By AFP – Dec 16,2021

An Iraqi family cultivates farmland near the town of Al Kahla in Iraq’s south-eastern Maysan province on March 19 (AFP photo)

BAGHDAD — Half of the families living in drought-affected areas of Iraq need humanitarian food aid, the Norwegian Refugee Council(NRC) said in a study released on Thursday.

Experts have warned that record low rainfall, compounded by climate change, are threatening social and economic disaster in war-scarred Iraq.

The NRC said its research shows that “one in two families in drought-affected regions require food assistance because of drought, while one in five do not have sufficient food for everyone in the family”.

The NGO based its study on interviews in 2,806 homes across seven provinces, among them Anbar in the west, Basra in the south and the north’s Nineveh.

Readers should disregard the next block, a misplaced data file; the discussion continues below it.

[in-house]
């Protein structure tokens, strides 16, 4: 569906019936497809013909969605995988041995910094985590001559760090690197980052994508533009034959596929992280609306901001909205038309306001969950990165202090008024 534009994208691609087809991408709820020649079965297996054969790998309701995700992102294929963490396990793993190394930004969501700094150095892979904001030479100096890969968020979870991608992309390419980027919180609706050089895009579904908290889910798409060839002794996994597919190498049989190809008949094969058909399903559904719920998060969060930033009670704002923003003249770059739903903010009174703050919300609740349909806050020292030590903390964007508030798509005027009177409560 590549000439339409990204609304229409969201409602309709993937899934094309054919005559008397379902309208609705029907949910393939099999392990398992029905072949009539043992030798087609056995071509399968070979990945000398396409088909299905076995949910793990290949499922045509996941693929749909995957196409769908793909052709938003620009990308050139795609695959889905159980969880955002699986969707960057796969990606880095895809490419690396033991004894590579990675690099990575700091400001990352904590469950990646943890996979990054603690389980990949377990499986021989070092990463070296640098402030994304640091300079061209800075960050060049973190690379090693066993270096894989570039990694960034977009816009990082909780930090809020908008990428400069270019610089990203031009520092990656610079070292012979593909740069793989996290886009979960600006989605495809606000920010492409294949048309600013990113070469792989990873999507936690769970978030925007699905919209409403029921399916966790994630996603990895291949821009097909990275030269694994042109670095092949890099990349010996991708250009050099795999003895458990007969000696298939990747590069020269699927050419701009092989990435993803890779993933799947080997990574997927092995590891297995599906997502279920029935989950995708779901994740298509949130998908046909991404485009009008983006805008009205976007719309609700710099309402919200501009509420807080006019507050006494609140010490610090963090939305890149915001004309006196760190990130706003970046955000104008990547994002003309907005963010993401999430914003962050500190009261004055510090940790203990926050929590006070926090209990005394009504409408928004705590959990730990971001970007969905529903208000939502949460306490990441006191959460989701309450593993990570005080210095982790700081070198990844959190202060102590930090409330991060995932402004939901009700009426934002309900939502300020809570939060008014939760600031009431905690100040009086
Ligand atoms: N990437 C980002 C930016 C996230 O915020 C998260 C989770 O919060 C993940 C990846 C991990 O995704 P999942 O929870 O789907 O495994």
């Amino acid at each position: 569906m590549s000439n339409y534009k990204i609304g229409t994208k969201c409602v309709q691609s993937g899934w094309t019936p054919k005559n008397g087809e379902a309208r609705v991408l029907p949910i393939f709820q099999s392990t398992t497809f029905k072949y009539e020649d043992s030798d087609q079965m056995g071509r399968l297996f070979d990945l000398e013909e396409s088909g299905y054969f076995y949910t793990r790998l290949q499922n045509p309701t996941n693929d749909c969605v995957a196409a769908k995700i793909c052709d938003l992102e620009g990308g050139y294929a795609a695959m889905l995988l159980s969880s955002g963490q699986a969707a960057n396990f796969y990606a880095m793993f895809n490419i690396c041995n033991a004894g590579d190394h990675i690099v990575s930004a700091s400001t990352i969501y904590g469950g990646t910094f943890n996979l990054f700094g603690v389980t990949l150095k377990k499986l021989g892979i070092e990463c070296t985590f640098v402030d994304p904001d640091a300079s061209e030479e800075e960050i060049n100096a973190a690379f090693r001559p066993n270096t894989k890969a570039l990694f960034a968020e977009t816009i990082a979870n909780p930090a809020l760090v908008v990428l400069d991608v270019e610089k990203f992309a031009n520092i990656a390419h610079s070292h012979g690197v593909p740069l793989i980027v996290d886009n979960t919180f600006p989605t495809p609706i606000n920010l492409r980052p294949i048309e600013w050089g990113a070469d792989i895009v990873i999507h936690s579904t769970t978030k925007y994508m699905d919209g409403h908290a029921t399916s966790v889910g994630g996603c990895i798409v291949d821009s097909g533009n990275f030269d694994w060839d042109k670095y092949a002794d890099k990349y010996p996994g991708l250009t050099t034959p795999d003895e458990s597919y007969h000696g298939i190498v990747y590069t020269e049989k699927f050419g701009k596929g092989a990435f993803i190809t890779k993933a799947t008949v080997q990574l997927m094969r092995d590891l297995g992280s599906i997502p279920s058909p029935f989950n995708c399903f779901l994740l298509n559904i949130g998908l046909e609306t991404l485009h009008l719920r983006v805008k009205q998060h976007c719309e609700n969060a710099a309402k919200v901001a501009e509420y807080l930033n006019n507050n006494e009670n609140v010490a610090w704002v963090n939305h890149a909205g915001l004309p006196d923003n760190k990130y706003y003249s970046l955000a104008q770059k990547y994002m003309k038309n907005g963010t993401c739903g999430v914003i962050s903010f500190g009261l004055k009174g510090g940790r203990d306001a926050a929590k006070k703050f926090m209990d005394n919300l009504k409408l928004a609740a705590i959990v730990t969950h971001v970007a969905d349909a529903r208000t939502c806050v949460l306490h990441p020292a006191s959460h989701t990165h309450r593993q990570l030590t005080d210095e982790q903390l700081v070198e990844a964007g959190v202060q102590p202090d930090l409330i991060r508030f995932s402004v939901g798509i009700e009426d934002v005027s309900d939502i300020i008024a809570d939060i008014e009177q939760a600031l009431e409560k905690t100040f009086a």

These three are traditionally considered to be the breadbasket of Iraq but have been hit hard by the crisis.

The United Nations says about one-third of Iraq’s population lives in poverty, despite the country’s oil wealth.

The effects of low rainfall have been exacerbated as the levels of the country’s two main rivers, the Tigris and Euphrates, drop because of upstream dams in neighbouring Iran and Turkey.

“Communities across Iraq have faced damaging losses to their crops, livestock, and income. Children are eating less, and farmers and displaced populations are hit hardest,” the report said, adding young people are particularly vulnerable.

The NRC said 37 per cent of farmers growing wheat and 30 per cent of those planting barley saw their expected crop yields fall by at least 90 per cent.

“Families are telling us they have to borrow money to eat amid soaring prices and dwindling savings,” said Maithree Abeyrathna, NRC’s Head of Programmes in Iraq.

“They say their only source of living is vanishing in front of their eyes. Their lands are drying up and there is nothing they can do about it.”

Last month, the World Bank warned that Iraq could suffer a 20-per cent drop in water resources by 2050 due to climate change.

“The outlook for 2022 is worrying, with continued water shortages and drought conditions likely to devastate the coming farming season, the NRC study said.